Monday, January 30, 2012

Different Roads We Travel Together

   So much can be learned right in our own homes with our families. One thing I am learning about in my home, from great teachers, is diversity and tolerance, especially in the area of spirituality and religion. My husband Stephen and I began our relationship with not much consideration, really, about our spirituality or religion. We really didn't pay much attention or give it a whole lot of thought. We were young, starting careers and having fun with friends. Sunday mornings were about sleeping in, lazy lounging, cups of coffee and being carefree. The closest we got to church was a momentary pause flicking through channels past various preachers, or church bells ringing off in the distance.

 Today we are in our forties, have three kids at home, our world has changed dramatically. We still don't go to church. This fact has caused me some internal turmoil. As I listen to other moms talk about Sunday school, first communion and other facets of their communities of faith and the instilling of religious values in their children, I have wondered if I am cheating my children. I have wondered if I am doing them wrong. In reality I know I am not doing any harm, I am being true to myself and that is a vital quality for my children to know and experience. I know that our approach has also opened the door for them to have a self discovery of faith (or not).

 As it goes, along the way I found yoga and it has become my life path, my spiritual path, my holy ground. Stephen has discovered Buddhism and its non theistic spiritual discipline.  We each found our practices when it was right and when we were ready. Our kids see us doing our practices and we talk to them about what we have chosen. They see my altar everyday, as well as meditation cushions, Buddha and Ganesha statues aplenty. Our bookshelves are full of diverse titles on yoga, spirituality and philosophy. We have created an environment that encourages awareness and inquiry. I do yoga sometimes with our daughters and our son is occasionally persuaded to meditate.

  This environment has created interesting results. Mason, our 13 year old son, is a self proclaimed "atheist who believes in the scientific method". He announced this to the family at dinner one night with real conviction and empowerment. Part of me felt a strong resistance coming up and a desire to react and argue, but instead I found myself smiling and saying how interesting that is. Avery, our 10 year old daughter asks me questions about god and life and we have discussions and sharings. I have told her that if she wants to go to church or explore anything in particular that I will be more than happy to take her. Her response is "No, I believe in god. I'm good." Harper, our six year old daughter, just before Christmas this year told me, " I think I want to be part Jewish and part Christmas." When I asked her if this decision was based on increased presents, she smirked and giggled.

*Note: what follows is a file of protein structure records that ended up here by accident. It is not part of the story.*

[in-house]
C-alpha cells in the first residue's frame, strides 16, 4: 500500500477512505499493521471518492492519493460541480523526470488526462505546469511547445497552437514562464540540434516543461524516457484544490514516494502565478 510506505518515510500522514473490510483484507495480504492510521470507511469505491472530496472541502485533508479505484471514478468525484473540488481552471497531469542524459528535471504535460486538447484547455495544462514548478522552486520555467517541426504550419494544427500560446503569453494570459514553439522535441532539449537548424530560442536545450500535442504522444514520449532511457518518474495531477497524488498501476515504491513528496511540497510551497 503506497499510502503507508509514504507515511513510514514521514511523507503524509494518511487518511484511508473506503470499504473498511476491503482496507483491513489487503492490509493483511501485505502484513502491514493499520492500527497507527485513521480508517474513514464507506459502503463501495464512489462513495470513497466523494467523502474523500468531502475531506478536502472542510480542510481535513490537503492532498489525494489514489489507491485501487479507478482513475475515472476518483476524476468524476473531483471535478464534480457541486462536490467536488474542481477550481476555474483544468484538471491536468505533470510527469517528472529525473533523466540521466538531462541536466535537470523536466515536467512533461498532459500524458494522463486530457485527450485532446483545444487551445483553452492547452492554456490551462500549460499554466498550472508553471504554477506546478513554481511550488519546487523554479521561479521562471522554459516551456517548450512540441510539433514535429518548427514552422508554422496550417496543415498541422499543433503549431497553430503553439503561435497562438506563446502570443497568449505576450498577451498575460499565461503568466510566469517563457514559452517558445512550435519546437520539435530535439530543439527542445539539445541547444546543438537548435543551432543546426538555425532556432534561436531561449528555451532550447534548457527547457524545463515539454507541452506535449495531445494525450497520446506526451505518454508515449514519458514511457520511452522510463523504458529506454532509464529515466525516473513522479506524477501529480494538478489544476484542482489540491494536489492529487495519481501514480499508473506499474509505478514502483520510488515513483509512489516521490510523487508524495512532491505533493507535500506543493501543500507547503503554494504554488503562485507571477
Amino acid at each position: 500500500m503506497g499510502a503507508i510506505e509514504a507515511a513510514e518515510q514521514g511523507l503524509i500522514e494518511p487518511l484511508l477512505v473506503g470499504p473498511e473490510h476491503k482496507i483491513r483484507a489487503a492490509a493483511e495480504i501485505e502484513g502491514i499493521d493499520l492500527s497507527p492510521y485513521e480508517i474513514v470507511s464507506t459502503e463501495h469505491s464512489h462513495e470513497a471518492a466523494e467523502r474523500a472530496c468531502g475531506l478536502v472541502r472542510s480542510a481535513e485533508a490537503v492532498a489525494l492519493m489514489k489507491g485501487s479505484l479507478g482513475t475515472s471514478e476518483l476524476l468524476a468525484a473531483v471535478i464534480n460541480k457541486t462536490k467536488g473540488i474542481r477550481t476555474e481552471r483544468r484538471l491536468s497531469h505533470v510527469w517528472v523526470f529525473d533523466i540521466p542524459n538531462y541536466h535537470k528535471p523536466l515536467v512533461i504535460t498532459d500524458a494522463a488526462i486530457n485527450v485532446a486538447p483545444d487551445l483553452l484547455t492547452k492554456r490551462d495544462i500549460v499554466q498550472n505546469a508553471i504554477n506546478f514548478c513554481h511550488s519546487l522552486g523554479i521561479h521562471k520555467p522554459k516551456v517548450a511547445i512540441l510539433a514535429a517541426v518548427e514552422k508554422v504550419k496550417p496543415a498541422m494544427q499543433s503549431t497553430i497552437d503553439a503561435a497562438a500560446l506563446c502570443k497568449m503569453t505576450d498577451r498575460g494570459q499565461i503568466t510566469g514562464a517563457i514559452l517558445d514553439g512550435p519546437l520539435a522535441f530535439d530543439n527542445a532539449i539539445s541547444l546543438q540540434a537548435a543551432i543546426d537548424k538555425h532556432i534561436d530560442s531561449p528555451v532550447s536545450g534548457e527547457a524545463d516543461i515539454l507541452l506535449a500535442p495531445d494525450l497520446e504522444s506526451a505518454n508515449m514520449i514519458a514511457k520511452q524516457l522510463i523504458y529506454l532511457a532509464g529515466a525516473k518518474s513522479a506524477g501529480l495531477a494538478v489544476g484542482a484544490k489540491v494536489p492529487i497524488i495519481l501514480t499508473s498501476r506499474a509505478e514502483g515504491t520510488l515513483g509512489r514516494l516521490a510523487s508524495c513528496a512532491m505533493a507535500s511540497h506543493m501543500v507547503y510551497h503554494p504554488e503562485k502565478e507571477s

This shows me that at their different ages they have developing interest and organic understanding of where they stand and how they feel. It is so amazing and cool to behold their individuality and to see them each unfolding and blossoming so beautifully and perfectly. I am so interested in where each of their journeys of inquiry and experience will take them. When I was thirteen, I never would have,even in my wildest dreams, guessed that at forty I would be a mother, a dancer, a teacher, and surely not someone devoted to a spiritual life and path. And yet, here I am. Knowing that I evolved, expanded, and arrived at my true place gives me the courage to let them do the same. All the while I will be here to support them and love them through all the good and bad, the pleasant and unpleasant that that journey might bring.

  Even if you don't have kids there is a lesson here. Trust that everyone is here exploring and evolving in life. There are as many ways to do that as there are stars in the heavens each shining and brilliant in their own way. The Dalai Lama says, " People take different roads seeking fulfillment and happiness. Just because they’re not on your road doesn’t mean they’ve gotten lost.”    How true this is and what a better world if we all had a basic respect for each other even when we feel different or don't agree. We all deserve respect and compassion.        

1 comment:

  1. Our kids tend to do as we do, not as we say. And it's a fine example to your children to do your best to live honestly. Nice post, Jean.